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Sri Lankan Buddhist monks call for new constitution

Leading Buddhist clerics also urge electoral reform as country faces worst economic crisis in decades

Motorists queue along a street to buy fuel at a petrol station in Pugoda, some 50 kilometers from Colombo, on June 23 amid Sri Lanka’s worst economic crisis in decades

Motorists queue along a street to buy fuel at a petrol station in Pugoda, some 50 kilometers from Colombo, on June 23 amid Sri Lanka’s worst economic crisis in decades. (Photo: AFP)

Published: June 24, 2022 09:58 AM GMT

Updated: June 24, 2022 10:03 AM GMT

Buddhist monks have come out against abolishing the executive presidency and called for a new constitution in Sri Lanka.

"The executive presidency should not be abolished except by repealing the 13th amendment and correcting the electoral system in Sri Lanka," said the Buddha Sasana Task Force in a statement on June 23.

“The 13th amendment delegates a number of powers, including police and land powers to provincial governments, paving the way for a separate state. Under the current system of proportional representation, an extremist-led, unstable parliament will be created,” said the statement signed by several leading Buddhist clerics.

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The cabinet passed the 21st amendment aimed at empowering parliament over the executive president and now it will be tabled in parliament. The 21st amendment is expected to annul the 20th amendment which gives unlimited powers to the president.

Under the 20th amendment, the president is not accountable to parliament but with the 21st amendment, he will be.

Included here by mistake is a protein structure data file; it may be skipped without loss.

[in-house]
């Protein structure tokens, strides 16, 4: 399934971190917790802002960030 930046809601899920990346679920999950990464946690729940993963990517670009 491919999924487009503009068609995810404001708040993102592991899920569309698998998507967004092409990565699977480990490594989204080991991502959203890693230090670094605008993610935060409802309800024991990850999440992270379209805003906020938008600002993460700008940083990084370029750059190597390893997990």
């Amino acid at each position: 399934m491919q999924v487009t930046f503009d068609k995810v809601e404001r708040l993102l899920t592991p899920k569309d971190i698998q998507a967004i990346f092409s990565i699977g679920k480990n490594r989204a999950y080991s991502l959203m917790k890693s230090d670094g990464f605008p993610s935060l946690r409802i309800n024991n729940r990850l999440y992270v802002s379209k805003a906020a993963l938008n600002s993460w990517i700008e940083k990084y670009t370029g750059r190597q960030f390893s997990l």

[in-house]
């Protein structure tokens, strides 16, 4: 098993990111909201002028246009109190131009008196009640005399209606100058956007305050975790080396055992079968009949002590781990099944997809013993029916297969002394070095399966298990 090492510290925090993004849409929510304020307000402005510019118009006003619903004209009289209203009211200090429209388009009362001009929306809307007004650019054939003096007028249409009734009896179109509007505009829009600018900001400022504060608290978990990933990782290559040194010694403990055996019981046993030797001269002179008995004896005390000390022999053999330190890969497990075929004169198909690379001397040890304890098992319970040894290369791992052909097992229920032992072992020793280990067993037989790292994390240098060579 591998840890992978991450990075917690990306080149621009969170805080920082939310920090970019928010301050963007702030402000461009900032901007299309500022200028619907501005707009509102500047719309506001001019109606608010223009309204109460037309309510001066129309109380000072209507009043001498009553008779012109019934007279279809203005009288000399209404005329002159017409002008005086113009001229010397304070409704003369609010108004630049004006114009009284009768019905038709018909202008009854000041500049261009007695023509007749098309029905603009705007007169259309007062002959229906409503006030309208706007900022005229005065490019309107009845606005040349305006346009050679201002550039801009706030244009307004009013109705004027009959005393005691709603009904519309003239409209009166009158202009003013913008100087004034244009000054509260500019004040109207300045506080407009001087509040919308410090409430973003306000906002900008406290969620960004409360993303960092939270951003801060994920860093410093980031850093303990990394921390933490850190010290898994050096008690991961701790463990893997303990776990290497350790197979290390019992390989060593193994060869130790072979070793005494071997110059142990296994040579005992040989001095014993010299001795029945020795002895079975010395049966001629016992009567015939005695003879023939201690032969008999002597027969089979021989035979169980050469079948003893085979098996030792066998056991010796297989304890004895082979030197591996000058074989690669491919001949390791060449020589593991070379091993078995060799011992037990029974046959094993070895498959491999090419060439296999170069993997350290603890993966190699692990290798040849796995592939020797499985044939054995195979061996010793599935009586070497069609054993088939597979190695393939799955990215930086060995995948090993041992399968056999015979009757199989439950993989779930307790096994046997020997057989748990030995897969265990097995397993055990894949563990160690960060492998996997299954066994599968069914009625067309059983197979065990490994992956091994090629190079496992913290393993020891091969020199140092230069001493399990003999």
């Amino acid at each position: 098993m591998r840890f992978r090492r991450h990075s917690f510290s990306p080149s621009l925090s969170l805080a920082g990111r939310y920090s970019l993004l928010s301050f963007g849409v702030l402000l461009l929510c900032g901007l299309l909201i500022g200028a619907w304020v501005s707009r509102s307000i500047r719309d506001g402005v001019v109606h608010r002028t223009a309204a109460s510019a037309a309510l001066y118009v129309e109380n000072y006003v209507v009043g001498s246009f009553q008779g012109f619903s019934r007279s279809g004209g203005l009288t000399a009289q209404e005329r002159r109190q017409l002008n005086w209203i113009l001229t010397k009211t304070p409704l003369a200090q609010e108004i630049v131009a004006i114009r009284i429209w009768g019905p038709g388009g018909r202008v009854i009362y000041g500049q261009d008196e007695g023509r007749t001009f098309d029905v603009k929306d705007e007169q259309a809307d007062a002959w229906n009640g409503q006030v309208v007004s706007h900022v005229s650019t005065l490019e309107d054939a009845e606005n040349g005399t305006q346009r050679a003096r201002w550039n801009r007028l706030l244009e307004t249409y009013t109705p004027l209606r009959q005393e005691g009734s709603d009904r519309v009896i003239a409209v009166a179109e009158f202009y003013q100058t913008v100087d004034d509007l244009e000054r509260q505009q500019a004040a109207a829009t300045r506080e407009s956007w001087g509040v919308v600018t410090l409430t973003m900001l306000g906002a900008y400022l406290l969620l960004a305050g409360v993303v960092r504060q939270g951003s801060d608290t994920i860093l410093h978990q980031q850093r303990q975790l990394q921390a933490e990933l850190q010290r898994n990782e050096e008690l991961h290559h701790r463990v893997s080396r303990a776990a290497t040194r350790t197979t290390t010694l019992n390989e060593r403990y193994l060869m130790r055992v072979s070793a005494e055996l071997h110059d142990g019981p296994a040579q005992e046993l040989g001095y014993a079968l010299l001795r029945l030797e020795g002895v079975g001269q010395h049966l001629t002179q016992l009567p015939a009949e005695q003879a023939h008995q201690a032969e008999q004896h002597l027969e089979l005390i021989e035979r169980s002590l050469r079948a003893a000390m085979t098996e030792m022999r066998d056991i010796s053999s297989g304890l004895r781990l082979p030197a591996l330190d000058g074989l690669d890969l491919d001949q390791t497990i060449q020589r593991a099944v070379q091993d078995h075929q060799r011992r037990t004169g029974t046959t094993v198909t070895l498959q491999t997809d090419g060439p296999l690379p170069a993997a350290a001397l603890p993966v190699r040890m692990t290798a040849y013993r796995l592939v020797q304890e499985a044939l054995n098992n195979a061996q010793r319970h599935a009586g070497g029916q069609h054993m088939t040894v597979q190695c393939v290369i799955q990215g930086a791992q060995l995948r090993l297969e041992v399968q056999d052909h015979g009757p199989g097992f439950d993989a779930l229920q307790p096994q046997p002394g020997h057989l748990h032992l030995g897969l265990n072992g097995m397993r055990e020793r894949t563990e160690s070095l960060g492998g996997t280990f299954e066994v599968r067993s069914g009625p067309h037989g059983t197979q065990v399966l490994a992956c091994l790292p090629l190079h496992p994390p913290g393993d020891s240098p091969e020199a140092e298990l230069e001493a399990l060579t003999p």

"We believe that by bringing in a new constitution we can steer the country on a new path of prosperity. Every government in the last two or three decades has sold the country's valuable resources to foreign companies and foreigners without any accountability," the monks said.

"The powerful Rajapaksa family tightened their power after their massive victory in 2020, which allowed them to amend the constitution to restore presidential powers and install close family members in key positions"

Sri Lanka is grappling with its worst economic crisis since independence in 1948. The economic crisis has created political unrest with protesters demanding President Gotabaya Rajapaksa and his government to resign.

Protesters blame Rajapaksa and his family for decisions that have led to severe shortages of fuel, medicines and some essential food. Thousands of demonstrators have campaigned outside the president's office since mid-March, forcing him to retreat to his barricaded official residence.

Activist Nimal Sedara said the unlimited powers of the president must be reduced through a new constitution.

"The powerful Rajapaksa family tightened their power after their massive victory in 2020, which allowed them to amend the constitution to restore presidential powers and install close family members in key positions," said Sedara.

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